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..... re in perfect agreement with the finding of the appellate authority and the Tribunal. The Tribunal has found that it cannot go into the validity of the search proceedings and that, at best, the Tribunal can examine whether there was a warrant of authorisation for conduct of the search. It was rightly concluded that there was a warrant in the name of Sri. Alex C.Joseph, who was physically present at the premises of the firm when the search was conducted. It has also come out in evidence that despite, this person being not shown as a partner of the firm, he was actively involved in the affairs of the firm and continued to manage its affairs. Also the assessee was not registered as a partnership firm and it was assessed as an Association of Persons. That apart, materials were seized from the premises, which would substantiate the allegations made against the firm, so as to proceed against the firm under the provisions of the Act. We find the Tribunal having rightly relied on the judgment of the Hon'ble Supreme Court in Pooran Mal v. Director of Inspection [1974] 93 ITR 505. Even if the search is illegal, the Department could use the material seized against the person from whose cu .....

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..... ce he did not have an account at Thiruvalla. Thereafter, his statement was recorded by the AD(I), Ernakulam, in which he has withdrawn the statement in the affidavit and stated that the affidavit was actually prepared by Sri. Jose, the brother of Sri. Alex C.Joseph and he has just signed it, without understanding the contents of the affidavit. Subsequently, the statement given by the aforesaid George to the AD(I) was also withdrawn by him and he went back to his earlier version. The Tribunal has held that in view of the statements and the withdrawal of the affidavit, the version of George could not have been relied upon, unless he was subjected to cross-examination by the assessee and therefore, the addition was deleted by the Tribunal. 13. With respect to the dis-allowance under Section 40A(3) of the Act of ₹ 7,50,000/-, the same was not a payment made by the assessee. The payment was related to the transaction of sale of imported car by one Shri.Balan Pillai to one Sri. Arun Choksi. The assessee is said to have acted as a middle man. The customs duty was also paid for the imported car as reflected in the accounts of the assessee, on which there was an assumption made that t .....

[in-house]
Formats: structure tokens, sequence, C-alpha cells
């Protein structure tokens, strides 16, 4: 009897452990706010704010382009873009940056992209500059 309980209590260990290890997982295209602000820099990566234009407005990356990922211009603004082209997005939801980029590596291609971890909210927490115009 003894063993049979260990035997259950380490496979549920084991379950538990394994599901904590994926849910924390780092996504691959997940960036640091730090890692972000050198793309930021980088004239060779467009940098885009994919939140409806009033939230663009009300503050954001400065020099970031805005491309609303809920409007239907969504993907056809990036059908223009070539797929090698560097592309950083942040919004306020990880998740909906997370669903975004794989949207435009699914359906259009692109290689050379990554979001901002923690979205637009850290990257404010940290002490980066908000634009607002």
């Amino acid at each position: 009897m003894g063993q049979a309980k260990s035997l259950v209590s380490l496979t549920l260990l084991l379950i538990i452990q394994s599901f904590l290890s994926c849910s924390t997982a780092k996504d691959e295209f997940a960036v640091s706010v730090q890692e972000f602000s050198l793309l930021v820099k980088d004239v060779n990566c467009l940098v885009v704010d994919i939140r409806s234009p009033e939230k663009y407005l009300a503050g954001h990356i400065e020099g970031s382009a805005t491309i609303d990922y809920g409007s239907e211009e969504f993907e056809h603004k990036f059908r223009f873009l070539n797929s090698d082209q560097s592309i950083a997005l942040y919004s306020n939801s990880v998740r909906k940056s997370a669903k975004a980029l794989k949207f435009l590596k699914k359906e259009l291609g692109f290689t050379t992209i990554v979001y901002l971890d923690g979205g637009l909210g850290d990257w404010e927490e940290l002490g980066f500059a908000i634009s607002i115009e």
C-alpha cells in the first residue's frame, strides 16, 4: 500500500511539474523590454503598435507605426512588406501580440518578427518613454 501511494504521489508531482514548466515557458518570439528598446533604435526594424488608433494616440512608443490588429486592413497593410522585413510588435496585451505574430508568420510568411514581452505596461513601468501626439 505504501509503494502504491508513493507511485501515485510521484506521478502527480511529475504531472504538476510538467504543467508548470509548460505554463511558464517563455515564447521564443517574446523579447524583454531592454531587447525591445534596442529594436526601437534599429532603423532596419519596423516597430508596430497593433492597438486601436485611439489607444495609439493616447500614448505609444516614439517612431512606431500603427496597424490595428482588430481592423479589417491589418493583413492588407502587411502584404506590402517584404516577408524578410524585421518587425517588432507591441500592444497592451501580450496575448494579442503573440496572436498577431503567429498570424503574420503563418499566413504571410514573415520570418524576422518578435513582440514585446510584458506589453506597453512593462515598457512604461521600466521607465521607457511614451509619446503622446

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..... ive, we do not think that there need be a remand. However if as held by the Tribunal there could not be a dis-allowance under Section 40A(3) of the Act since the payment was not from the assessee to the registered owner of the vehicle; then there is no scope for allowing an expenditure, since that was not an amount received by the assessee from Arun Choksi and then passed on to Balan Pillai. The said amount was merely shown as an expenditure, by virtue of the payment made to Balan Pillai, without explaining the same. We, hence, find the ground of dis-allowance under Section 40A(3) to be improper but still find the dis-allowance to be apt for no explanation of the source of such funds. 15. The next question is with respect to the addition of the unexplained deposit of ₹ 22,000/- for the AY 1992-93 in the current account of the assessee with Union Bank of India, Thiruvalla Branch. There is no record of transaction made in the Cash Book seized from the assessee and despite the request of the A.O. to explain the nature and source of the deposit and the purpose of cash withdrawal on the same day of ₹ 21,750/-, there has been no explanation forthcoming. The A.O. has, on facts .....